ON-Lion Letter
In May, Milwaukee Mayor Tom Barrett honored phase one of the Walnut Way Conservation Corporation's Innovation and Wellness Commons with a Mayor's Design Award at a ceremony held at the University of Wisconsin-Milwaukee's School of Architecture and Urban Planning

The Mayor's Design Awards are presented as part of an ongoing effort to recognize design excellence throughout the City of Milwaukee.  The recipients are honored for the ways in which they have added value to their neighborhoods by restoring, constructing, or enhancing their properties in a way that respects the urban fabric and contributes to the character of their surroundings.  In addition to Walnut Way, this year's winners included the Milwaukee Art Museum, the Sojourner Family Peace Center, Moody Park, and the Yellow Chair Project, among others.

The Innovation and Wellness Commons traces its origins to the Lindsay Heights Quality of Life Plan, a community-planning process focused on improving the neighborhood's social, economic, and physical conditions.  The Commons is a catalytic development project designed to reinvigorate a significant block on 16th Street and North Avenue by creating jobs, expanding education options, and providing health and wellness services within walking distance for local residents.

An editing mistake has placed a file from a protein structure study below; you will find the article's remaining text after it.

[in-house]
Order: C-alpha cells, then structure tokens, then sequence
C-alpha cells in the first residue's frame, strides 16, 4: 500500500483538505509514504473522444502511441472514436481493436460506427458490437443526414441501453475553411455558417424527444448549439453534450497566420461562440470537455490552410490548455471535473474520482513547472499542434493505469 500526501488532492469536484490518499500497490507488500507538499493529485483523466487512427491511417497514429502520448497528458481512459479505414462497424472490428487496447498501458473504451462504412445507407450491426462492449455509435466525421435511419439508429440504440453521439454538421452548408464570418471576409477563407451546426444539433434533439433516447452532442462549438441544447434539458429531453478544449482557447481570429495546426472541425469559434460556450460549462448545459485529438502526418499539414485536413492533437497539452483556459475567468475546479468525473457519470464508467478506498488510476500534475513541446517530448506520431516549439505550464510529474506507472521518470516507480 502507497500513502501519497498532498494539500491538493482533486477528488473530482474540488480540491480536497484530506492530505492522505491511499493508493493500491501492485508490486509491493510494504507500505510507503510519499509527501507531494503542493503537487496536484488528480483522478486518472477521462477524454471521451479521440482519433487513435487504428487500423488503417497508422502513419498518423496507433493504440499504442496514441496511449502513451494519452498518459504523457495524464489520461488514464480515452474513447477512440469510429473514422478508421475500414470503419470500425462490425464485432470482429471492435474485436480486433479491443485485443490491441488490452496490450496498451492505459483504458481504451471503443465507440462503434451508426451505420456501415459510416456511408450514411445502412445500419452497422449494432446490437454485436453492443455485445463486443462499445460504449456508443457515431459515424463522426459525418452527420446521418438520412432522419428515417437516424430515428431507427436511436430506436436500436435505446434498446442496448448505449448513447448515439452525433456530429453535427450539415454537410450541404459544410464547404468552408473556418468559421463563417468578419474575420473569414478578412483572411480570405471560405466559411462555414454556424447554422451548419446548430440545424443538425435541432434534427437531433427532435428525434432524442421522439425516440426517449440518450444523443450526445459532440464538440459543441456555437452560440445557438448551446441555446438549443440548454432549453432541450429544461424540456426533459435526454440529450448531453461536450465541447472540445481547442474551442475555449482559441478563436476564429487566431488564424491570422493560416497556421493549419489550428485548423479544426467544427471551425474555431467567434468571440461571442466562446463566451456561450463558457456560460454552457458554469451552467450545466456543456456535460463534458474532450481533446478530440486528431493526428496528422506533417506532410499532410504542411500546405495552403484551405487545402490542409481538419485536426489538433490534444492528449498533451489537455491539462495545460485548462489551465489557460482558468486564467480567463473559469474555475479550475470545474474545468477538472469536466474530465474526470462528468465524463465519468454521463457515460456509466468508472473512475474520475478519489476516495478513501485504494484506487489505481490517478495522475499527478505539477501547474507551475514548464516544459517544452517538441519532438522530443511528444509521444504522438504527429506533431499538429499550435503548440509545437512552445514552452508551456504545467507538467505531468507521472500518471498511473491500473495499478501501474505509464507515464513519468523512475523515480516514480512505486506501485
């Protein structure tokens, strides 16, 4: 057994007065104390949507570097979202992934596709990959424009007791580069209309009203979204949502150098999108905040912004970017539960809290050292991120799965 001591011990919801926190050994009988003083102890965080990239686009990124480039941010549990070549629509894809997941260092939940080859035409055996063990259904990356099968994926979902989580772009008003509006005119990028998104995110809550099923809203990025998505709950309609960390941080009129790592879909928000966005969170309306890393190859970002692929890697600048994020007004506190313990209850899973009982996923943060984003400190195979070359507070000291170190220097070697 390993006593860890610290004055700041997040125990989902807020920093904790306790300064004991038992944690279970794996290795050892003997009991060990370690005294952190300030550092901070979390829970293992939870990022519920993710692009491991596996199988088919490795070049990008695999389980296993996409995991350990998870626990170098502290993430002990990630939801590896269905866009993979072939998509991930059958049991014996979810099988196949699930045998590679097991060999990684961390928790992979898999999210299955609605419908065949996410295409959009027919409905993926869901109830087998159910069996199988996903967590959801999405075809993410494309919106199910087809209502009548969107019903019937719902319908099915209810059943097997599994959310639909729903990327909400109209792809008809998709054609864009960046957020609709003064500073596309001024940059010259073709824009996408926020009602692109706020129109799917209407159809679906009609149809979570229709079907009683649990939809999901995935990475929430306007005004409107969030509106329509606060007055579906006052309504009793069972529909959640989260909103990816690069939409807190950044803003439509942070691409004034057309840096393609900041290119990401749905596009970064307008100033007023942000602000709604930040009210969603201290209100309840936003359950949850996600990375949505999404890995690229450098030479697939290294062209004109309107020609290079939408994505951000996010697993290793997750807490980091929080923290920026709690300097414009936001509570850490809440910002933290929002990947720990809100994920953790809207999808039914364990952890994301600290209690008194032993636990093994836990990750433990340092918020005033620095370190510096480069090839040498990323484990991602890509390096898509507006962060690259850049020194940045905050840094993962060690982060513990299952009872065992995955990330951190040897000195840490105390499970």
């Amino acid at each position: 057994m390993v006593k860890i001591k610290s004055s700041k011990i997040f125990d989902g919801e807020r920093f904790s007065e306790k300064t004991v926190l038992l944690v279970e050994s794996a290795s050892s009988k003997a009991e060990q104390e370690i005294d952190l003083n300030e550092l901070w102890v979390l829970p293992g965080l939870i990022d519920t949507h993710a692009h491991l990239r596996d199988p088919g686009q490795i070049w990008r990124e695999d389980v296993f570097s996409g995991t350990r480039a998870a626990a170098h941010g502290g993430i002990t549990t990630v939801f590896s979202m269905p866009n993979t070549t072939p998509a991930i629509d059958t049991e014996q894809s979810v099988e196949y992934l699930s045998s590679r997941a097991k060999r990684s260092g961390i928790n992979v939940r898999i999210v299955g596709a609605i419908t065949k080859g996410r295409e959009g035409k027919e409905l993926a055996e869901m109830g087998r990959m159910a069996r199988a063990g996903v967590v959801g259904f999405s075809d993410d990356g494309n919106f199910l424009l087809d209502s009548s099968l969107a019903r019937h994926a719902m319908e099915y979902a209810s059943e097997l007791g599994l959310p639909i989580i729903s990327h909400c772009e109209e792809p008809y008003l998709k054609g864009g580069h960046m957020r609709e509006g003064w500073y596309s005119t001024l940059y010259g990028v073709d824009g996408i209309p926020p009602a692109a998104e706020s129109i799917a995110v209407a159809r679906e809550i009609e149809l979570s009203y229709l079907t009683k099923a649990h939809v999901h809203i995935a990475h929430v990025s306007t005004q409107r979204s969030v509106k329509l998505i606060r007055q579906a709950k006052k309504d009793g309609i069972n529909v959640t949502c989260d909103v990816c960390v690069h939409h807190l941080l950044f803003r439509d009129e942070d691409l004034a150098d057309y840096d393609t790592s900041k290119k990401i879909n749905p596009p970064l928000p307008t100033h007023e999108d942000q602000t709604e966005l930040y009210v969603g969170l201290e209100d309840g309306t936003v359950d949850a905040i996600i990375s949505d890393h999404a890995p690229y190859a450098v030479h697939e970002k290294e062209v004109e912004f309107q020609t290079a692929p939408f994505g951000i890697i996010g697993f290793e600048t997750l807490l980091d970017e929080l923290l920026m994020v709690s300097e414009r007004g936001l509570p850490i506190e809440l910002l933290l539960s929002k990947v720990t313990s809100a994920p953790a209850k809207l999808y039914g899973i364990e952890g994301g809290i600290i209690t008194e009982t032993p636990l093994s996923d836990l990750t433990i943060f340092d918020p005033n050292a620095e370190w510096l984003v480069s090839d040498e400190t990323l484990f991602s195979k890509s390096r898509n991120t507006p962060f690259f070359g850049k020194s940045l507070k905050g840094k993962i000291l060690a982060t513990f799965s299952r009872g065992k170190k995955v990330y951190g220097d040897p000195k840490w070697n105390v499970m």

The first phase of the project celebrated its grand opening in October 2015.  It includes a commercial kitchen managed by the Milwaukee Center for Independence; a neighborhood business, The Juice Kitchen; the administrative offices of the Fondy Food Center; and a local, member-owned cooperative grocery store, Outpost Natural Foods. Phase two of the project will continue to transform the historic Lindsay Heights neighborhood through physical beautification, environmental stewardship, economic growth, and community engagement.  Future tenants will include a charter school, programs for disabled children, and a workforce-development training organization.  

The Walnut Way Conservation Corporation is a neighborhood organization committed to sustaining an economically diverse community, while challenging the cycle of poverty by engaging, educating, and employing residents to take leadership roles in revitalizing their neighborhood.  This approach is based on the belief that real, sustainable change happens when individuals are empowered to make healthy choices and when traditional local institutions -- families, churches, and schools -- are strong.  

The Lynde and Harry Bradley Foundation in Milwaukee substantially supports the Walnut Way Conservation Corporation.

Actions: E-mail | Permalink |